15. Mr. Mehta, during the course of the arguments, conceded that the firm had been reconstituted at the time the assessment order in respect of the assessment year 1956-57 was made. There is, therefore, no dispute now remaining as regards the fulfillment of the conditions mentioned in section 187 of the Act.

16. As regards the petitioner's contention that the tax payable in respect of the share-income of Hariprasad has been demanded from the petitioner-firm, the contention of the department before us is that Hariprasad being a benamidar for Bajranglal, the income earned by Hariprasad was really the income of Bajranglal and, therefore, it was Bajranglal, who was liable to pay tax on it and the tax was, therefore, assessed on him. This is a disputed questions of fact and will have to be decided after an enquiry.

17. As regards the contention about the rate at which proportionate tax 'assessed' in respect of the share-income of the individual partner could be recovered from the firm, in our opinion, the contention raised n behalf of the revenue is well-founded. The language of the second proviso shows that if the conditions mentioned in section 187 are fulfilled, the tax 'assessed' on a partner is made recoverable from the firm 'when the said tax cannot be recovered from the partner'. Thus, what is made recoverable from the firm is the tax assessed on a partner in respect of his share-income, which could not be recovered from him. We have already referred to the scheme of the Act and shown that in the case of a registered firm a partner's share income is taken into account in his individual assessment and the tax is levied on his total income as determined in accordance with law. It may be that in certain cases the partner has other income. In that event, the other income clubbed together with his share-income may result in his being taxed at a higher rate, but it is at that higher rate that the tax is assessed on a partner. It may be, in a given case, that in respect of the other sources there is a loss. The loss would then get deducted from the share-income of the partner and the result in certain cases may be that the partner gets taxed at a much lower rate than he would have been taxed if only his share-income had been taxed. Whatever be the position, the Act provides that the tax assessed on a partner, when it cannot be recovered from the partner, when it cannot be recovered from the partner, is made recoverable from the firm. It may be that the tax is assessed on the partner at a higher rate on the share-income or it may be that the tax is levied at a rate lower than the rate applicable to it, but on the language of the section it is clear that whatever be the tax assessed on the total income of the partner, if that tax cannot be recovered from him, the revenue is entitled to recover the proportionate tax in respect of the share-income from the firm irrespective of the rate at which his share-income by itself would have been taxed. If Mr. Mehta's contention is accepted, we will have to read the second proviso in the following manner : 'When the tax assessed upon a partner cannot be recovered from him, the tax calculated on his share-income at a rate applicable thereto shall be recovered from the firm as constituted at the time of making the assessment.' This would amount to rewriting of the second proviso and not construing the second proviso. It is for these reasons that we are unable to accept Mr. Mehta's contention.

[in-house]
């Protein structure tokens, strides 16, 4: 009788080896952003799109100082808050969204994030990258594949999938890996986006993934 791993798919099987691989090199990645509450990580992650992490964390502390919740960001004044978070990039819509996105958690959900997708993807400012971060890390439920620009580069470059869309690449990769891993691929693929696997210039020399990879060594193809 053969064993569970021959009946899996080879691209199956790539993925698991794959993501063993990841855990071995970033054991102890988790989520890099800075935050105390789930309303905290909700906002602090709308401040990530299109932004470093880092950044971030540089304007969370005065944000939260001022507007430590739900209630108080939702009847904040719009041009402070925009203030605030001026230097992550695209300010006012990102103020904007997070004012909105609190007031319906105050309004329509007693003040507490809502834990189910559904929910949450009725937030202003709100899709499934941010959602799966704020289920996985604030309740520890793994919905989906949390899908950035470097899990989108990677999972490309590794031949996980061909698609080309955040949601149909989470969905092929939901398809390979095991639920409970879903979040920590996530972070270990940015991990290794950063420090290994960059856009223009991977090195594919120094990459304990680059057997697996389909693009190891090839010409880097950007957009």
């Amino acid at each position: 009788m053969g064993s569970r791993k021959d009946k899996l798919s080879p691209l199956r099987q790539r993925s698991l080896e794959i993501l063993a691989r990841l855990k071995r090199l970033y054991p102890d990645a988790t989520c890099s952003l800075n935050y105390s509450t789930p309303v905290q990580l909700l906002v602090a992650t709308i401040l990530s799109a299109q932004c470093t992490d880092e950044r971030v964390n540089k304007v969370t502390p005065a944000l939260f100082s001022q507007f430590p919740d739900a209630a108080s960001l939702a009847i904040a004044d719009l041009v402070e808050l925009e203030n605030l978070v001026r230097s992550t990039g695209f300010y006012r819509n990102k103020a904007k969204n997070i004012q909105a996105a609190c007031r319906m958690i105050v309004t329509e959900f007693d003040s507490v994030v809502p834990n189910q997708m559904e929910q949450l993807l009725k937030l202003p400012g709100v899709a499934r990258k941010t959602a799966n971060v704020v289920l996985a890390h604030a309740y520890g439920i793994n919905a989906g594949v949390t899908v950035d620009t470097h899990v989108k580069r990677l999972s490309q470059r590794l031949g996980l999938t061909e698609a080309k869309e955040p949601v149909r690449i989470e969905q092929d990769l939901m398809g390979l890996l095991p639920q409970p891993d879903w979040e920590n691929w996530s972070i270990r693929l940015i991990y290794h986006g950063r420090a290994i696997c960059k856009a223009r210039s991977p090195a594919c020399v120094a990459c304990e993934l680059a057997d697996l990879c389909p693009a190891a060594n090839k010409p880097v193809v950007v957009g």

18. It is for these reasons that, in our opinion, the petition will have to be allowed and the matter will have to go back to the Income-tax Officer for being dealt with in accordance with law.

19. In the result the rule is made absolute. The aforesaid five notices of demanded are quashed. There will be no order as to costs.

20. Petition allowed.